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I ask a client or prospective client those questions because I want to know what the term means to them. Is a lead anyone who provides an email address at your Web site? Someone who has made a phone inquiry? Or what?
You can try this experiment in your own organization. Odds are, you will find no clear understanding on these terms. Alarmingly, this is even true of the term “customer.” Many companies, of course, understand that they have multiple “customers” at a given account, such as the end user, the technical buyer, and decision maker or purchase approver. But levels of awareness differ as do the definitions of those customers. The situation becomes even more complex for companies selling through distributors and other channels. Is the channel the customer? Not really, but it’s easy to mistake it for one. And doing so can be a big mistake.
If there is no clear agreement on the meaning of terms like lead, prospect, opportunity, and customer, it’s because people haven’t gotten together to define them. This happens when sales and marketing are siloed, and it reinforces those silos.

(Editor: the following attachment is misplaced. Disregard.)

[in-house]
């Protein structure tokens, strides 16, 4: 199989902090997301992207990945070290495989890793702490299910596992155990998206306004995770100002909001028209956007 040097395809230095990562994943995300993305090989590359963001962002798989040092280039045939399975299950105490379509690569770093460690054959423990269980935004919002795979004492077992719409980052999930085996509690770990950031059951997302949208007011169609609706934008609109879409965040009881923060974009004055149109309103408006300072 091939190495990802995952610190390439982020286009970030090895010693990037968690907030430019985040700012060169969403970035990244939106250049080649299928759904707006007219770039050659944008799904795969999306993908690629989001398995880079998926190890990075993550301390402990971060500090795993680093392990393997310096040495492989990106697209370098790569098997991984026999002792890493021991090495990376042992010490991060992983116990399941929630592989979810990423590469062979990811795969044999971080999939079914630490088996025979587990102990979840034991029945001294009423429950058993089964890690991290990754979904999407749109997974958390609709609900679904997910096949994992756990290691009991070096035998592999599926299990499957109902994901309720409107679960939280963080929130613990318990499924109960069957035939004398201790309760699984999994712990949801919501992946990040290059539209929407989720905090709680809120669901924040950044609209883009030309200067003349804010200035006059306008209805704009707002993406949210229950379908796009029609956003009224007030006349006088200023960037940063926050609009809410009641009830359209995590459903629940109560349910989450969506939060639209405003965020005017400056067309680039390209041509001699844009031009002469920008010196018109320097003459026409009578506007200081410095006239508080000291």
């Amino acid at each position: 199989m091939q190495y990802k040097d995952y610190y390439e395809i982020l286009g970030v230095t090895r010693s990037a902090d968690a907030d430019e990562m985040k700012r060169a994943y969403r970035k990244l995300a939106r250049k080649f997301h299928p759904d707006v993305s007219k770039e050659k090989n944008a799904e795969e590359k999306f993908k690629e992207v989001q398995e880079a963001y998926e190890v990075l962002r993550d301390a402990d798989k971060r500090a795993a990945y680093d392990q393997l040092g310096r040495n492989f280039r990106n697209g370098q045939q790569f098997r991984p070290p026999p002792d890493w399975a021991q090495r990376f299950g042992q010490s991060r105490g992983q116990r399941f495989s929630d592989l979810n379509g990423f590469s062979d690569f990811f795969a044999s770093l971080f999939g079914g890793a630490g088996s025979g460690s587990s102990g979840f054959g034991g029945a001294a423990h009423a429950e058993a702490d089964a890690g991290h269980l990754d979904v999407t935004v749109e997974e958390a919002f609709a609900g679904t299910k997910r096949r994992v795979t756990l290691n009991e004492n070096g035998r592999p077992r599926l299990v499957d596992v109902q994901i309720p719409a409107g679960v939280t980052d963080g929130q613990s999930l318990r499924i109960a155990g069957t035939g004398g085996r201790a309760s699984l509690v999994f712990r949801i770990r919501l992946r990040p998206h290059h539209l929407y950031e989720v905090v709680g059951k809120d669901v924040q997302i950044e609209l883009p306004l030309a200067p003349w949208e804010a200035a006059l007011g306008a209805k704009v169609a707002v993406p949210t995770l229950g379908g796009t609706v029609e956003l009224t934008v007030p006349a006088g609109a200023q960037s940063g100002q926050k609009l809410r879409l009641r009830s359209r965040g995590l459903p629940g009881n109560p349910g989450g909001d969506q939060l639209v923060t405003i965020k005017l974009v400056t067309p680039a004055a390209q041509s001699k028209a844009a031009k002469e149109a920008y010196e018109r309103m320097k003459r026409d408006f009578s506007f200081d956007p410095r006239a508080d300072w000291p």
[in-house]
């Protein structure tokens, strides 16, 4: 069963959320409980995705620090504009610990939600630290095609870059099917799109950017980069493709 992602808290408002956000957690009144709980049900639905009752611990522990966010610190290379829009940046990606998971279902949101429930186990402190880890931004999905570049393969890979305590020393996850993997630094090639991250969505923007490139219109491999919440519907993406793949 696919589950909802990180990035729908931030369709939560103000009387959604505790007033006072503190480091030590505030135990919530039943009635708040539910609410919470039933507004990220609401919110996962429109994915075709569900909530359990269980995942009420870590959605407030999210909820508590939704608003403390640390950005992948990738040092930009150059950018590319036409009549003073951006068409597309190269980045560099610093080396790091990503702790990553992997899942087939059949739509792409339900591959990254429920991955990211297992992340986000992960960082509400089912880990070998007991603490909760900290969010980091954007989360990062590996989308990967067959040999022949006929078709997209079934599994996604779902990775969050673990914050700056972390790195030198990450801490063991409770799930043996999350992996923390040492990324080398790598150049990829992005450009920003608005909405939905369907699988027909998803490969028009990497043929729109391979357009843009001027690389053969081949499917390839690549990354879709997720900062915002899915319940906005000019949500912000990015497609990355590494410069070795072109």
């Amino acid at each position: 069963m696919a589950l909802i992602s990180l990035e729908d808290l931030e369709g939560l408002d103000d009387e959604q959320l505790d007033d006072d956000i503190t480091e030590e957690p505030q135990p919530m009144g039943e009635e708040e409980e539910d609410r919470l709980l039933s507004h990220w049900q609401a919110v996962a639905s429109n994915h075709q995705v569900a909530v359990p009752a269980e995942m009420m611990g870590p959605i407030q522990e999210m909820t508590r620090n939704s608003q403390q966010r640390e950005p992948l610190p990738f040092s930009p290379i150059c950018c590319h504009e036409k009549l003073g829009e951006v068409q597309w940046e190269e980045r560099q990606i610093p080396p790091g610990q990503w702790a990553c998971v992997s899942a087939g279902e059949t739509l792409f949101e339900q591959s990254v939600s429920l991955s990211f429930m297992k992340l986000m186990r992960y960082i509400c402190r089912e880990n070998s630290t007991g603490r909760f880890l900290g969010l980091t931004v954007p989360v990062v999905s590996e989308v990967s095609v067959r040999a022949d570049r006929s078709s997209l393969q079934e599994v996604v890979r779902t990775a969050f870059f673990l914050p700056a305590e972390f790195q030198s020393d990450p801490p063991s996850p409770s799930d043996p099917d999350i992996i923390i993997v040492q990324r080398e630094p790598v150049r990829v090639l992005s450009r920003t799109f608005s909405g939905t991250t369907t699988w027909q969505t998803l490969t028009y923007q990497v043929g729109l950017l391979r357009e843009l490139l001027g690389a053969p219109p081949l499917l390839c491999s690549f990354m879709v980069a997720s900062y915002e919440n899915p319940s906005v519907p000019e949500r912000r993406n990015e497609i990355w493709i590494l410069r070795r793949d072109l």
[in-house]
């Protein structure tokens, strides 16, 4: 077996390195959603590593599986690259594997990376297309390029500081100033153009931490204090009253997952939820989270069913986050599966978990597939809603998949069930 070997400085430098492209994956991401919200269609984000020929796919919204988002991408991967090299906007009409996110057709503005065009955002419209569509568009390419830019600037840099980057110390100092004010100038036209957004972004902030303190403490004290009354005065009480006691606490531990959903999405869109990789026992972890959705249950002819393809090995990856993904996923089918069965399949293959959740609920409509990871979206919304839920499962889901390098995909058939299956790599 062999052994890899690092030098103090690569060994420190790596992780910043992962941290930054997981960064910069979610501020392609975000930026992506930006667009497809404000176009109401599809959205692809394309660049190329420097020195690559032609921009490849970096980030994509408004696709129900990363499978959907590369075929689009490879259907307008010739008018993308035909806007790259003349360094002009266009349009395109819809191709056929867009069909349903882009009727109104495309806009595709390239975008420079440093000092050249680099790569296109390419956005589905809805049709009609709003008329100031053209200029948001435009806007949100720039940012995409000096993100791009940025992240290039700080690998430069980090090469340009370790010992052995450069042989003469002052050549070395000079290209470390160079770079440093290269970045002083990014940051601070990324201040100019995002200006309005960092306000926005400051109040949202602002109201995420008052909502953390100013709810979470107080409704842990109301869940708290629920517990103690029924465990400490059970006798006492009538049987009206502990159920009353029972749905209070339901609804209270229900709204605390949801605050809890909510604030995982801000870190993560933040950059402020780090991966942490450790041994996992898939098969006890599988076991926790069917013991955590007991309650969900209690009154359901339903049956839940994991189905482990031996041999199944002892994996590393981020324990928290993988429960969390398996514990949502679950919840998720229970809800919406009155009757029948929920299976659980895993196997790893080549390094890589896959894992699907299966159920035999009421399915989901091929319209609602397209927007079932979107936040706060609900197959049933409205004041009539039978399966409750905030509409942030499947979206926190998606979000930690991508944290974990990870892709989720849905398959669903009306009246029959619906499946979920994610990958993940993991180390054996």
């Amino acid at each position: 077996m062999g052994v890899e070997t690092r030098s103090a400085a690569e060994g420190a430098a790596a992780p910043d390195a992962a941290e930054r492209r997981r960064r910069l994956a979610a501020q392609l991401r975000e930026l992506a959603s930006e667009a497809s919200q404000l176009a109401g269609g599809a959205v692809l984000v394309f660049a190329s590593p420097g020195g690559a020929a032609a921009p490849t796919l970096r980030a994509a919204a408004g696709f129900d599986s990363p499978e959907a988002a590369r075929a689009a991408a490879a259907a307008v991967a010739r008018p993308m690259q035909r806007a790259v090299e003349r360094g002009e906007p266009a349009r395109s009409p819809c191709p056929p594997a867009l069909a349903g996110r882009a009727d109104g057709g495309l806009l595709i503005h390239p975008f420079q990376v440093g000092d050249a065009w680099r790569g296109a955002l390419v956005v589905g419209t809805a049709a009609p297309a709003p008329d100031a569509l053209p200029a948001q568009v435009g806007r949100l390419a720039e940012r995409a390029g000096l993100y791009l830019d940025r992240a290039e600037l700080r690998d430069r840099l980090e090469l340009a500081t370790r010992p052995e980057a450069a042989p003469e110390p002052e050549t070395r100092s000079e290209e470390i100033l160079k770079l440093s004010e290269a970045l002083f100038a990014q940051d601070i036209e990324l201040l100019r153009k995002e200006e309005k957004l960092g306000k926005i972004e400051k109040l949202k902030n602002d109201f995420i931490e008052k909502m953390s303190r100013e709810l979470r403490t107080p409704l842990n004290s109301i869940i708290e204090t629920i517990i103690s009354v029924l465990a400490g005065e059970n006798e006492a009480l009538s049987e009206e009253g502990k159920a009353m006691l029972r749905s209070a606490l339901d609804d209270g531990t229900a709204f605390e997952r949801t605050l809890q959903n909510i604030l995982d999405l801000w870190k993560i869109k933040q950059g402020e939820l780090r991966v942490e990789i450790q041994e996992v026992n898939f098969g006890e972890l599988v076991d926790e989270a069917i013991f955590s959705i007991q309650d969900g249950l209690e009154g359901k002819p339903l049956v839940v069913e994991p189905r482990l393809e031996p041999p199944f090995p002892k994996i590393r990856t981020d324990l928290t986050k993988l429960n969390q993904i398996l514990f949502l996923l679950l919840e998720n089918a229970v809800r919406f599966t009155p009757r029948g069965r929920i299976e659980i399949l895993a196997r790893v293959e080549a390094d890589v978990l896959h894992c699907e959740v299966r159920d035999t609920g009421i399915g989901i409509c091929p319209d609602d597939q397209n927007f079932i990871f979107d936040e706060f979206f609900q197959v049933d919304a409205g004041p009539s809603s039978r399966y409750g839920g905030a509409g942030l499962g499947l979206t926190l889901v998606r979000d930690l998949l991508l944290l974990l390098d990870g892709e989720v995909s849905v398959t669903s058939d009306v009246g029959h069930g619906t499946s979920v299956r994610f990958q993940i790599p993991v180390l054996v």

Getting better at finding, winning, and keeping customers calls for developing a deep understanding of the materials you’re working on, which means defining your terms. Definitions — or, more properly, operational definitions — are foundational to process improvement. They are a prerequisite to knowing what you are working on, to measuring activities and results, and ultimately to solving problems and improving performance.
Fortunately, most sales and marketing people know how important definitions are, and respond positively to honest discussions about definitions related to their work.
When people are struggling to achieve sales goals, definitions are often a culprit. Take the time to get team members to tie what their words mean to reality and identify how they know these things. Be specific. Challenge each other: What makes a qualified prospect or a decision maker, specifically? How do you know? What are the observable characteristics of qualified prospects and decision makers? What have your contacts done that prove they are what you think they are?
From: Sales Process Excellence, by Michael J Webb, Chapter 3 page 49.